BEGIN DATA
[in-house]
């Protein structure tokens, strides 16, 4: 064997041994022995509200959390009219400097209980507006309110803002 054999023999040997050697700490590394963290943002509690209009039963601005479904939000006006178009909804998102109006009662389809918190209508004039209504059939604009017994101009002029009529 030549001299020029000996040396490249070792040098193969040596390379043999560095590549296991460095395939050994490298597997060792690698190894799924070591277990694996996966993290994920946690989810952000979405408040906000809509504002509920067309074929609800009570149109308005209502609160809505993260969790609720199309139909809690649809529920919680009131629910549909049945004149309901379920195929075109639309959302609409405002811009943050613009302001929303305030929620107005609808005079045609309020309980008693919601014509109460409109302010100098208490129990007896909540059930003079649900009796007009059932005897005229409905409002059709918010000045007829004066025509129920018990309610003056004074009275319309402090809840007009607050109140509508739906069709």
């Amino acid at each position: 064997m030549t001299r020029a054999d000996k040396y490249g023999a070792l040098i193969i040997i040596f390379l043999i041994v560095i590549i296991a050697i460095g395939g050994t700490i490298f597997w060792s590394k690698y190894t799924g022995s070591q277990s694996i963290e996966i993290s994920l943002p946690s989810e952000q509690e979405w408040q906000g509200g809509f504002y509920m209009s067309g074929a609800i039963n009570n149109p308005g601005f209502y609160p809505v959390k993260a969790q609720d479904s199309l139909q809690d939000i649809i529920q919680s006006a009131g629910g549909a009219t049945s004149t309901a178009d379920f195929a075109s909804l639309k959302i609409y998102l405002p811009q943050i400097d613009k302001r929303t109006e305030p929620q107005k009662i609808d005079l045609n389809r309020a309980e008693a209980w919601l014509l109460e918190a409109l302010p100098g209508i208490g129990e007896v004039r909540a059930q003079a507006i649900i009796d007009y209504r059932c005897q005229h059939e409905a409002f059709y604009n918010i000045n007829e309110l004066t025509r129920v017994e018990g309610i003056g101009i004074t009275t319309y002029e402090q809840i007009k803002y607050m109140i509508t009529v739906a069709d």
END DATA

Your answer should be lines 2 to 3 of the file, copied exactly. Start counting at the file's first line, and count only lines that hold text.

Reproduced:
């Protein structure tokens, strides 16, 4: 064997041994022995509200959390009219400097209980507006309110803002 054999023999040997050697700490590394963290943002509690209009039963601005479904939000006006178009909804998102109006009662389809918190209508004039209504059939604009017994101009002029009529 030549001299020029000996040396490249070792040098193969040596390379043999560095590549296991460095395939050994490298597997060792690698190894799924070591277990694996996966993290994920946690989810952000979405408040906000809509504002509920067309074929609800009570149109308005209502609160809505993260969790609720199309139909809690649809529920919680009131629910549909049945004149309901379920195929075109639309959302609409405002811009943050613009302001929303305030929620107005609808005079045609309020309980008693919601014509109460409109302010100098208490129990007896909540059930003079649900009796007009059932005897005229409905409002059709918010000045007829004066025509129920018990309610003056004074009275319309402090809840007009607050109140509508739906069709």
């Amino acid at each position: 064997m030549t001299r020029a054999d000996k040396y490249g023999a070792l040098i193969i040997i040596f390379l043999i041994v560095i590549i296991a050697i460095g395939g050994t700490i490298f597997w060792s590394k690698y190894t799924g022995s070591q277990s694996i963290e996966i993290s994920l943002p946690s989810e952000q509690e979405w408040q906000g509200g809509f504002y509920m209009s067309g074929a609800i039963n009570n149109p308005g601005f209502y609160p809505v959390k993260a969790q609720d479904s199309l139909q809690d939000i649809i529920q919680s006006a009131g629910g549909a009219t049945s004149t309901a178009d379920f195929a075109s909804l639309k959302i609409y998102l405002p811009q943050i400097d613009k302001r929303t109006e305030p929620q107005k009662i609808d005079l045609n389809r309020a309980e008693a209980w919601l014509l109460e918190a409109l302010p100098g209508i208490g129990e007896v004039r909540a059930q003079a507006i649900i009796d007009y209504r059932c005897q005229h059939e409905a409002f059709y604009n918010i000045n007829e309110l004066t025509r129920v017994e018990g309610i003056g101009i004074t009275t319309y002029e402090q809840i007009k803002y607050m109140i509508t009529v739906a069709d």